And deep underground, these thoughts grew. Somehow, they became perceived as heroic outlaws, rebellious and naughty. They became the secret language of an unhappy people. They became badges of honour for those who sneer at “safe space liberals”. And then, those who wished to become powerful realised the words could be used for personal gain. Those ‘courageous’ enough to wield them suddenly became Truth Warriors, rather than just people with unkind ideas. You know the types: Nigel Farage, Katie Hopkins, Donald Trump…. And the people who felt resistant to political correctness suddenly weren’t being told off any more. Permission was granted to ‘speak freely’ again. They approved of this, on social media and at the ballot boxes.

And the rest of us looked on in horror.

What happens next? Answers on a postcard….

Here’s what I hope for. I hope that the desire to be kind wins in the end. Seeing the young people I work with every day boosts this hope. This is a generation far more tolerant and accepting than any the world has seen before. They barely bat an eyelid at things that would make their grandparents spit out their tea. Being tolerant is natural for them.

So maybe the future lies with linguistic reflectionism instead. Maybe the language of the future will reflect the next generation’s ideas, with words that are chosen freely, rather than provided or taken away.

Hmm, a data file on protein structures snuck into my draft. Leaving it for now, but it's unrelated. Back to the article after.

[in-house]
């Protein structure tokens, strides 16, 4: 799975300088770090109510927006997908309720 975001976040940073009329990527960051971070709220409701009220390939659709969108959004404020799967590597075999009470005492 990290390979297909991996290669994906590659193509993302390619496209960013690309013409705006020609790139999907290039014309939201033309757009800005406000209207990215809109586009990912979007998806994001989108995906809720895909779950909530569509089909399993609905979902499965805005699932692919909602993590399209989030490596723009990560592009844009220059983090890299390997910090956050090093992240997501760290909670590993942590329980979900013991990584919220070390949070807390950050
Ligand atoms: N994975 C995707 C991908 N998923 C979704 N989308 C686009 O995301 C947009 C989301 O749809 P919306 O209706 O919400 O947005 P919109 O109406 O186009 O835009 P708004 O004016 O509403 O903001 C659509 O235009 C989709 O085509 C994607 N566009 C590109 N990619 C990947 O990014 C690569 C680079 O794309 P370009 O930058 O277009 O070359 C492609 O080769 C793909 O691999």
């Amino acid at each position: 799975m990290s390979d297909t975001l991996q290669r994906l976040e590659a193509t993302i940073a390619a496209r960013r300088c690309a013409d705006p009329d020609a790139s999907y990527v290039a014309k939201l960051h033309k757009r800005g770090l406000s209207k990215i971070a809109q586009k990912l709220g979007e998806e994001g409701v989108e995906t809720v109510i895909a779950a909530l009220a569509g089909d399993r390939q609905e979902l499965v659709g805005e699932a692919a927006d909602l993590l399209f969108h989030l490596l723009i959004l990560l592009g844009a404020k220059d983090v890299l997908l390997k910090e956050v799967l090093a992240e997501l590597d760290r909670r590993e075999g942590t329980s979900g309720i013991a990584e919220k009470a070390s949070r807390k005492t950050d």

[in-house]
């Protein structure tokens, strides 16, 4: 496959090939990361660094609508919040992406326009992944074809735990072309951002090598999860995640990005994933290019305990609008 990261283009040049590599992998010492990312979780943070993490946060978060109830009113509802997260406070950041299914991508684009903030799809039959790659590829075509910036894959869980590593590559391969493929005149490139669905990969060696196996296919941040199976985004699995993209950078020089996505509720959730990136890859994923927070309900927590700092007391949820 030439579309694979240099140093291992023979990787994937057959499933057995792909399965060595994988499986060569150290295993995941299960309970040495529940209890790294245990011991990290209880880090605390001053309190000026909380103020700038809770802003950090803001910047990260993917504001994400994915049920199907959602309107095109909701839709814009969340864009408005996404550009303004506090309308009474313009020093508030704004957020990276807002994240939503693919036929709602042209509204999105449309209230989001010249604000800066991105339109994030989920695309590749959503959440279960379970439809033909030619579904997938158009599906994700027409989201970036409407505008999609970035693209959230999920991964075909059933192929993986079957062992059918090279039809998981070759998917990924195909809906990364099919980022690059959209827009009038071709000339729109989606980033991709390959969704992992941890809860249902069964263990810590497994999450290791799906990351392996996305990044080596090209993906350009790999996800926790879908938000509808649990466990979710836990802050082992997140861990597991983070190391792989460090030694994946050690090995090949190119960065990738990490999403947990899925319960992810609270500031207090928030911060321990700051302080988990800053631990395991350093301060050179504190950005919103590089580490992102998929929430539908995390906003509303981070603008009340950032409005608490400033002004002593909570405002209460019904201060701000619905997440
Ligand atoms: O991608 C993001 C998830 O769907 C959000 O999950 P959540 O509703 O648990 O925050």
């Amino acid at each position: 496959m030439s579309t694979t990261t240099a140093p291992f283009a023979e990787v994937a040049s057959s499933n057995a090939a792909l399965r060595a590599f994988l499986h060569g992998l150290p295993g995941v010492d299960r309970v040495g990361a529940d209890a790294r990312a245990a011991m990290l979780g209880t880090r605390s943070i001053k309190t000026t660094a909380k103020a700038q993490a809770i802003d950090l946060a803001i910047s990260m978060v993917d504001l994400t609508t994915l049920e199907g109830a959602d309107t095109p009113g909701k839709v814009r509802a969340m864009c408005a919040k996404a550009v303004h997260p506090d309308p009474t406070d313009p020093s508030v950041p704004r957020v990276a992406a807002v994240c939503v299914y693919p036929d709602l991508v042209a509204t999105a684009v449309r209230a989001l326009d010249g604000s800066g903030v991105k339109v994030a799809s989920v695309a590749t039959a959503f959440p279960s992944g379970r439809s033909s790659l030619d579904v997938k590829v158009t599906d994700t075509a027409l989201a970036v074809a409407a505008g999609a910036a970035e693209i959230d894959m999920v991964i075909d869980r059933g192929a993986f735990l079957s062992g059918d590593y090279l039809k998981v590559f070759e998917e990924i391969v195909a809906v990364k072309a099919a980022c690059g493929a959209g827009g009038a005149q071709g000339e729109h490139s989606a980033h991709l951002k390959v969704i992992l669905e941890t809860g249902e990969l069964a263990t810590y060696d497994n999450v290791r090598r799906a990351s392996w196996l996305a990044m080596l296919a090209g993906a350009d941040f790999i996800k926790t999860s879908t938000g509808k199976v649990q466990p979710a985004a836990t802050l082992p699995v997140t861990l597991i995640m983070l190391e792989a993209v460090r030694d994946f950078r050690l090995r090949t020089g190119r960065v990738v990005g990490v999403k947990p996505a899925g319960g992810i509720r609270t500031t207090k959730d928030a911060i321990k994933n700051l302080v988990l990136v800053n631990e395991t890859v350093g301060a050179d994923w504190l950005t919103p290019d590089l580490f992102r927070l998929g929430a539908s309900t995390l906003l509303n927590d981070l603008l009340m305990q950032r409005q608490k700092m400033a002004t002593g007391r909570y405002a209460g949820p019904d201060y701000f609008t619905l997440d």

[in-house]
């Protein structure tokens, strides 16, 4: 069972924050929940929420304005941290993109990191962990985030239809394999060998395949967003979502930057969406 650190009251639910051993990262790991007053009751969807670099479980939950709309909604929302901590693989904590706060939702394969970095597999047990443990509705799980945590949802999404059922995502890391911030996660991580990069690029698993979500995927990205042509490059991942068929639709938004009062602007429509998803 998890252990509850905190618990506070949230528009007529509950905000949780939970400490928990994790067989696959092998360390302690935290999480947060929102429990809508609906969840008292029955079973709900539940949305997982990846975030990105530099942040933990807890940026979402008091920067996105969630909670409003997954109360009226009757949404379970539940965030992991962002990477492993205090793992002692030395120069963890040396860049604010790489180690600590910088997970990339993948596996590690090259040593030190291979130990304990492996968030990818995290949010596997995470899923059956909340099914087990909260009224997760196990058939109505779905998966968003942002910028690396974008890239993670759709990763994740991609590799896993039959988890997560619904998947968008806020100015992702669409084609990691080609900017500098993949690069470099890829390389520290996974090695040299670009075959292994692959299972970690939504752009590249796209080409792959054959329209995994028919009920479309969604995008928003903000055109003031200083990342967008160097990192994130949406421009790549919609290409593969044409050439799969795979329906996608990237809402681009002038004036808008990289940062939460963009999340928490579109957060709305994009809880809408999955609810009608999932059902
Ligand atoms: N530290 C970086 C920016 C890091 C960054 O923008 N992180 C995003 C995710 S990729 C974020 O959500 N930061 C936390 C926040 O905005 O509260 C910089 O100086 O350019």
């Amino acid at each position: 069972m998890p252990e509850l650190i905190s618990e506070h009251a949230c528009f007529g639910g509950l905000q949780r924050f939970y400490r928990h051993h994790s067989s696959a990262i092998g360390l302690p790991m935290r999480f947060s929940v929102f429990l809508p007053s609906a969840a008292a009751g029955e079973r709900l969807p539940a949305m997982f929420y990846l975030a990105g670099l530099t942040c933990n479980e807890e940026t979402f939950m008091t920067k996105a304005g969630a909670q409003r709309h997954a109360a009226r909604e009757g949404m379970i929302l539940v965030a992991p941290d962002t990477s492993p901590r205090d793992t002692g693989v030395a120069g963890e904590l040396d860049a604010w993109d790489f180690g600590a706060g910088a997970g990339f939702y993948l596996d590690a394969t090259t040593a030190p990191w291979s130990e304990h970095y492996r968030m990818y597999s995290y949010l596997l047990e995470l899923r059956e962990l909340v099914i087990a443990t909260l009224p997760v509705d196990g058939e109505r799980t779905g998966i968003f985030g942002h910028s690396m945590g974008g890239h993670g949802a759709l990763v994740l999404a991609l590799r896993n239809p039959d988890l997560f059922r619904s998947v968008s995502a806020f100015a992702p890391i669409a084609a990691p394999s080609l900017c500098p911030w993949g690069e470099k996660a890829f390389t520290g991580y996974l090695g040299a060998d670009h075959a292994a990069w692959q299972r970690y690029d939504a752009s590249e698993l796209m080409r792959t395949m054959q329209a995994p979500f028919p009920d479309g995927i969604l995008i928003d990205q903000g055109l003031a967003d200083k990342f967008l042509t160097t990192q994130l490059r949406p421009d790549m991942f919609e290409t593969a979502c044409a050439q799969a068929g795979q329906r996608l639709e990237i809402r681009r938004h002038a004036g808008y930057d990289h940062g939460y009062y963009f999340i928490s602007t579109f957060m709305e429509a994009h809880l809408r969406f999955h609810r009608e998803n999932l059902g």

The kind folk might have lost ground, we might have lost a battle, but the war is far from over…

Yep, those oft-maligned millennials might be the ones to save us all from Katie Hopkins.

A few additional notes before I end this post:

  • isn’t it interesting that The Trump made use of this weapon but can’t stand it being used against him? “Say what you like, as long as it isn’t about me!”
  • can we please stop legitimising hate with the suffix -phobia? Let’s be totally clear: xenophobia, homophobia and transphobia are not phobias.
  • *thanks to T. S Eliot’s Four Quartets for the title

Today’s rant = done.

Peace and love x

Much that once was is lost

The world is changed.

I feel it in the water.

I feel it in the earth.

I smell it in the air.

That rising sense of doom that lurked over much of 2016? It hasn’t gone away. It didn’t disappear when the ball dropped, when Big Ben rang in the new year. We might have hoped for a sudden epiphanic revelation, a global awakening, or at the very least an epic ‘what the hell happened’ hangover, the likes of which I haven’t seen since the infamous Gin Imps incident of December 31st 2009 (short story: free bar). At times like this, when we have an only semi-hyperbolic sense of the world slipping into darkness, the urge to howl mournfully into the void becomes irresistible. So this is me, howling. I will take up my metaphorical pen and hope that it is indeed mightier than the sword.

Peace and love x